An academic and graphic account of the rule of the famously narcissistic Roman Emperor Commodus, who inherited the Roman Empire from his father, Marcus Aurelius, at the height of its expansion in the second century AD, told over a backdrop of violence, sex, and corruption.Written by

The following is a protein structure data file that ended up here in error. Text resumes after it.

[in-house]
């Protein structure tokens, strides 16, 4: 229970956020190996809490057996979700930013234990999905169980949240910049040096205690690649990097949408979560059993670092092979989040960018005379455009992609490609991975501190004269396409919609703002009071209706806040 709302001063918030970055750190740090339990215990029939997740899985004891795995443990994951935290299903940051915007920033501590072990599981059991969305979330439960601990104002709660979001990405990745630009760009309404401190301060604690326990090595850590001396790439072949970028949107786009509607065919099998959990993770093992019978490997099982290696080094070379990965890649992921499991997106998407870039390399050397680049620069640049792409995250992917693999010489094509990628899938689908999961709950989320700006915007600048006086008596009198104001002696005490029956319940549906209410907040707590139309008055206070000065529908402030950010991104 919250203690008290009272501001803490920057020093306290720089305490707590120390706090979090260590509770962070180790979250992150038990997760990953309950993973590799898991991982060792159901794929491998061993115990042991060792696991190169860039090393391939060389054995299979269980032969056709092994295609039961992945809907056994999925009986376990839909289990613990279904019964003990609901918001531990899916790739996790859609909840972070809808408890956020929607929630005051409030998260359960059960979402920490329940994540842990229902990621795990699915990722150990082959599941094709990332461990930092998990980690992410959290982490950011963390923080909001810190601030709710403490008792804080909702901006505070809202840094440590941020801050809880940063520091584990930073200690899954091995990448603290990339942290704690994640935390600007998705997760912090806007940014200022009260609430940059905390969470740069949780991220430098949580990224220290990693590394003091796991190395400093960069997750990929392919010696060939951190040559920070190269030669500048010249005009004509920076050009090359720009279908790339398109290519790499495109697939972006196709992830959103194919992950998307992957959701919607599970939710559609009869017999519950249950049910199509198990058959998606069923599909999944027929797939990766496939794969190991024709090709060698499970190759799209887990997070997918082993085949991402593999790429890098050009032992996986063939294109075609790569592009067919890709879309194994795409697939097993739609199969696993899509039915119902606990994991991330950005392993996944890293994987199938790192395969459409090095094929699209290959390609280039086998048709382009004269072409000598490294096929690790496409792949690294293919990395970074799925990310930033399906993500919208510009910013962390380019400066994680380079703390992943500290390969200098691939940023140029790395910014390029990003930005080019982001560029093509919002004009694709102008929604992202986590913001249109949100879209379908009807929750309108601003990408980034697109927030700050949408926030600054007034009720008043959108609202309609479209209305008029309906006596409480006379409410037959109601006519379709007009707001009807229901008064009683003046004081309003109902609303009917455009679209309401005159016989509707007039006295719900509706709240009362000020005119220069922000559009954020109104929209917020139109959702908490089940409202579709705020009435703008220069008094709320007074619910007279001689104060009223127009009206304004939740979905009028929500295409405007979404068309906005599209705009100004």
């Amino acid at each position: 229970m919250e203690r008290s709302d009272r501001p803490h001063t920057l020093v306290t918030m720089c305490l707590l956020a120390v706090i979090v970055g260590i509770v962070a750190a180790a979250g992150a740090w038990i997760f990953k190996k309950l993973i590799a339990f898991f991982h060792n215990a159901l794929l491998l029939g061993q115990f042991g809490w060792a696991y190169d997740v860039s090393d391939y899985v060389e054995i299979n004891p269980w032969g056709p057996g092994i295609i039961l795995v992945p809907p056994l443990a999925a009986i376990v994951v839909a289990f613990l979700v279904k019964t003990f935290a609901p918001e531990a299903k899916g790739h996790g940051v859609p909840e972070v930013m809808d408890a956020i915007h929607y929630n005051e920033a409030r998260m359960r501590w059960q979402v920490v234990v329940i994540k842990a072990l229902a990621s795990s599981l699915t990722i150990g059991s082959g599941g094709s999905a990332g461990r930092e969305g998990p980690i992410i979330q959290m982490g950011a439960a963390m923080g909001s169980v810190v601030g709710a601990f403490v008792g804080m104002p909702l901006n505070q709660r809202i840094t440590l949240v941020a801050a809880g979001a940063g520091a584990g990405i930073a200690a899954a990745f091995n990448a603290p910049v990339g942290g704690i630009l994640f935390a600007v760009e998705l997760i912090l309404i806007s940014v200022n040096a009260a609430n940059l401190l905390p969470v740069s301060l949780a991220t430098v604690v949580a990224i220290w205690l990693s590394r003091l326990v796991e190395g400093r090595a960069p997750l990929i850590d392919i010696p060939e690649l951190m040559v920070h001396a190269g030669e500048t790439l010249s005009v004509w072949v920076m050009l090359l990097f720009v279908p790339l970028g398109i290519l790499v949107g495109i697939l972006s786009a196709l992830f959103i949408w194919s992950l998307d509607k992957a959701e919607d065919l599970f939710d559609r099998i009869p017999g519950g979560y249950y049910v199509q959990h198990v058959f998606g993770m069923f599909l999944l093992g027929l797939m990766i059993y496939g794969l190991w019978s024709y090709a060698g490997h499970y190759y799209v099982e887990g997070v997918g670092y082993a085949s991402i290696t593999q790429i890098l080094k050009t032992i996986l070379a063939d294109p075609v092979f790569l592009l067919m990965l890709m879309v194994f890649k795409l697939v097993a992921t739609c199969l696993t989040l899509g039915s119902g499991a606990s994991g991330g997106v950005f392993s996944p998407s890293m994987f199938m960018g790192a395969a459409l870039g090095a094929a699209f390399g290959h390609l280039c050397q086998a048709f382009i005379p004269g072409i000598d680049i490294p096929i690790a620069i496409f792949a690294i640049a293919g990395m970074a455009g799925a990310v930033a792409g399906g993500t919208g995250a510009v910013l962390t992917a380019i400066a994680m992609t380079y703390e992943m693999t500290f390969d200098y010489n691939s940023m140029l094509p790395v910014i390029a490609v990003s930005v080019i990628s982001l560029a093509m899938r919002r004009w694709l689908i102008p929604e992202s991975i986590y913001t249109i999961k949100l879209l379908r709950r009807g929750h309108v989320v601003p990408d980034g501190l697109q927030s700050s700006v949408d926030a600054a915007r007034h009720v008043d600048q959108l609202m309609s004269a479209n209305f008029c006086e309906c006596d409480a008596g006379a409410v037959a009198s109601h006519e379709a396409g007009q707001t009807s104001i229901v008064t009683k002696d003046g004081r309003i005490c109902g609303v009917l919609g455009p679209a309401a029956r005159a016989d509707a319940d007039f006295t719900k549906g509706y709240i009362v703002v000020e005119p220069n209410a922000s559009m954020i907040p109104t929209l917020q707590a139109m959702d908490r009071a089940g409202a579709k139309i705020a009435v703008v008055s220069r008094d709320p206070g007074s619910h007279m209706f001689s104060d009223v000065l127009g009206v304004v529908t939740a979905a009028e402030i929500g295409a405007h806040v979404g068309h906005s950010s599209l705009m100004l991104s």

For something passing itself off as a documentary, there is not much historical accuracy in this wanna-be docu-drama. When Crassus defeated Spartacus, Pompey was in Spain fighting Sertorius and Caesar was in the East under the general Lucullus - hence the rumor by his enemies that he prostituted himself to the King of Nicomedes for a fleet of ships. Caesar's daughter Julia, at this point in history was approximately 5 years old, not the almost full-grown woman presented here. Why these alleged documentaries insist on fabricating stories when the actual, real history is so much more intriguing, I'll never understand.
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